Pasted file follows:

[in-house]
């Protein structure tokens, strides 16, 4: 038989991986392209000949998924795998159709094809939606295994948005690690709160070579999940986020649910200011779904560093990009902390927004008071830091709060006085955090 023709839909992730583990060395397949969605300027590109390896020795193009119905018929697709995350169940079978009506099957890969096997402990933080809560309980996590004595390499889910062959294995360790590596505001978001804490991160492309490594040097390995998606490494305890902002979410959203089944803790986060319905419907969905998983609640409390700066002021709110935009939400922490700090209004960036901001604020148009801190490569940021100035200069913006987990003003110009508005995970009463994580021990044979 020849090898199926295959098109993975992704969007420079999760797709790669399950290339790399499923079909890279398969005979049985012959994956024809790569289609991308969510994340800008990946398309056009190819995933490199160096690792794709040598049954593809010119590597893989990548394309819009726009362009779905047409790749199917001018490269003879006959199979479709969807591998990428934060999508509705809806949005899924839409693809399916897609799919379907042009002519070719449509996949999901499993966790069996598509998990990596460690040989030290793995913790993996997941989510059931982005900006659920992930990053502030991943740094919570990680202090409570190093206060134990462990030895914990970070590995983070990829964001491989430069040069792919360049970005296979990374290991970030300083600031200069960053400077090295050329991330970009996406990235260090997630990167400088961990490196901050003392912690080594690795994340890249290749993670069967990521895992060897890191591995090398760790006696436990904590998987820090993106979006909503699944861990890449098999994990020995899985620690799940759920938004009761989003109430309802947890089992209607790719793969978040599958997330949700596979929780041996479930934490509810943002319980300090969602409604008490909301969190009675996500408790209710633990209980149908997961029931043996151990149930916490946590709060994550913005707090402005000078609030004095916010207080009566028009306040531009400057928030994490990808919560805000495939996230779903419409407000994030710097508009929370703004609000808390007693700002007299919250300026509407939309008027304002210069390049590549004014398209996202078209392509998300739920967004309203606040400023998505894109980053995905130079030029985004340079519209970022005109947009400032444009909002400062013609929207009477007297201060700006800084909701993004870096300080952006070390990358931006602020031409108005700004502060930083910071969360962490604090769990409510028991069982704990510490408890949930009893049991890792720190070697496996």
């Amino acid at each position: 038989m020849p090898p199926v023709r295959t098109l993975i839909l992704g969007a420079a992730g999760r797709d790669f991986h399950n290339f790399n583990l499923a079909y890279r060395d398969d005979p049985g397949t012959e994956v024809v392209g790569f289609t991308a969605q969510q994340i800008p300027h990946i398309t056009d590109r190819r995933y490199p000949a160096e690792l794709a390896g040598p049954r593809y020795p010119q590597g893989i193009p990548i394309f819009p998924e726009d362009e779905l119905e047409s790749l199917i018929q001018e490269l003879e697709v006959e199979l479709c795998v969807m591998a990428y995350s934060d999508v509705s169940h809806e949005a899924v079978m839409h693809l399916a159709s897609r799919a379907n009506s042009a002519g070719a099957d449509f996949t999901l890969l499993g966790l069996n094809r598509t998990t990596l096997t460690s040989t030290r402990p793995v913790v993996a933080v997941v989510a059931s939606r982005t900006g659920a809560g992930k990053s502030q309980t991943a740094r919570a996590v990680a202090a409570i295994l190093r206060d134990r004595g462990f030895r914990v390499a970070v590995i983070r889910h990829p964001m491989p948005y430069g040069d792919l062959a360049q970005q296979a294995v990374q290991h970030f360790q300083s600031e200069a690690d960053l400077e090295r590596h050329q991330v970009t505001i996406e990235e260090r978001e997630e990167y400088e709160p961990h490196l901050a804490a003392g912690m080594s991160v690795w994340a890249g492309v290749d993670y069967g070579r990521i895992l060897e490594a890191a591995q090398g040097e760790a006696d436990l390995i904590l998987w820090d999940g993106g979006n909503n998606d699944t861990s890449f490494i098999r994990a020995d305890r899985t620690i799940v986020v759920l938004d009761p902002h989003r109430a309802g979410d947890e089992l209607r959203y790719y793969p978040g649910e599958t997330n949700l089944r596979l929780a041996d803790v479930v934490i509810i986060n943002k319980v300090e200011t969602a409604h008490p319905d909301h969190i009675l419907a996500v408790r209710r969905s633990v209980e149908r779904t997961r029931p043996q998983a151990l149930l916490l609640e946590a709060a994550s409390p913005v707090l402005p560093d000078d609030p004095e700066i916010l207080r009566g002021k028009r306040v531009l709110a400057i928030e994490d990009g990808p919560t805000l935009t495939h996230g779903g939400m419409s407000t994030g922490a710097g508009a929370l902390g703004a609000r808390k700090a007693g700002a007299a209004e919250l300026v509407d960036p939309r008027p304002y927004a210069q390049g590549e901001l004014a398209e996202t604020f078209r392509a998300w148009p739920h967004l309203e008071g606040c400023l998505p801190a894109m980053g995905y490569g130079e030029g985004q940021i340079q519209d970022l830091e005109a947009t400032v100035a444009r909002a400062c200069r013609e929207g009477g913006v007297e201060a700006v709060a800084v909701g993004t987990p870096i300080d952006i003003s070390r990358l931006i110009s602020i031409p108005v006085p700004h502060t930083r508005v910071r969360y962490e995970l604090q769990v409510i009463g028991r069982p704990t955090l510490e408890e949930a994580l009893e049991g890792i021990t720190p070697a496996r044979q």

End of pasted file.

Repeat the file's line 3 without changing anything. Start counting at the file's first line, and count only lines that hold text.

């Amino acid at each position: 038989m020849p090898p199926v023709r295959t098109l993975i839909l992704g969007a420079a992730g999760r797709d790669f991986h399950n290339f790399n583990l499923a079909y890279r060395d398969d005979p049985g397949t012959e994956v024809v392209g790569f289609t991308a969605q969510q994340i800008p300027h990946i398309t056009d590109r190819r995933y490199p000949a160096e690792l794709a390896g040598p049954r593809y020795p010119q590597g893989i193009p990548i394309f819009p998924e726009d362009e779905l119905e047409s790749l199917i018929q001018e490269l003879e697709v006959e199979l479709c795998v969807m591998a990428y995350s934060d999508v509705s169940h809806e949005a899924v079978m839409h693809l399916a159709s897609r799919a379907n009506s042009a002519g070719a099957d449509f996949t999901l890969l499993g966790l069996n094809r598509t998990t990596l096997t460690s040989t030290r402990p793995v913790v993996a933080v997941v989510a059931s939606r982005t900006g659920a809560g992930k990053s502030q309980t991943a740094r919570a996590v990680a202090a409570i295994l190093r206060d134990r004595g462990f030895r914990v390499a970070v590995i983070r889910h990829p964001m491989p948005y430069g040069d792919l062959a360049q970005q296979a294995v990374q290991h970030f360790q300083s600031e200069a690690d960053l400077e090295r590596h050329q991330v970009t505001i996406e990235e260090r978001e997630e990167y400088e709160p961990h490196l901050a804490a003392g912690m080594s991160v690795w994340a890249g492309v290749d993670y069967g070579r990521i895992l060897e490594a890191a591995q090398g040097e760790a006696d436990l390995i904590l998987w820090d999940g993106g979006n909503n998606d699944t861990s890449f490494i098999r994990a020995d305890r899985t620690i799940v986020v759920l938004d009761p902002h989003r109430a309802g979410d947890e089992l209607r959203y790719y793969p978040g649910e599958t997330n949700l089944r596979l929780a041996d803790v479930v934490i509810i986060n943002k319980v300090e200011t969602a409604h008490p319905d909301h969190i009675l419907a996500v408790r209710r969905s633990v209980e149908r779904t997961r029931p043996q998983a151990l149930l916490l609640e946590a709060a994550s409390p913005v707090l402005p560093d000078d609030p004095e700066i916010l207080r009566g002021k028009r306040v531009l709110a400057i928030e994490d990009g990808p919560t805000l935009t495939h996230g779903g939400m419409s407000t994030g922490a710097g508009a929370l902390g703004a609000r808390k700090a007693g700002a007299a209004e919250l300026v509407d960036p939309r008027p304002y927004a210069q390049g590549e901001l004014a398209e996202t604020f078209r392509a998300w148009p739920h967004l309203e008071g606040c400023l998505p801190a894109m980053g995905y490569g130079e030029g985004q940021i340079q519209d970022l830091e005109a947009t400032v100035a444009r909002a400062c200069r013609e929207g009477g913006v007297e201060a700006v709060a800084v909701g993004t987990p870096i300080d952006i003003s070390r990358l931006i110009s602020i031409p108005v006085p700004h502060t930083r508005v910071r969360y962490e995970l604090q769990v409510i009463g028991r069982p704990t955090l510490e408890e949930a994580l009893e049991g890792i021990t720190p070697a496996r044979q």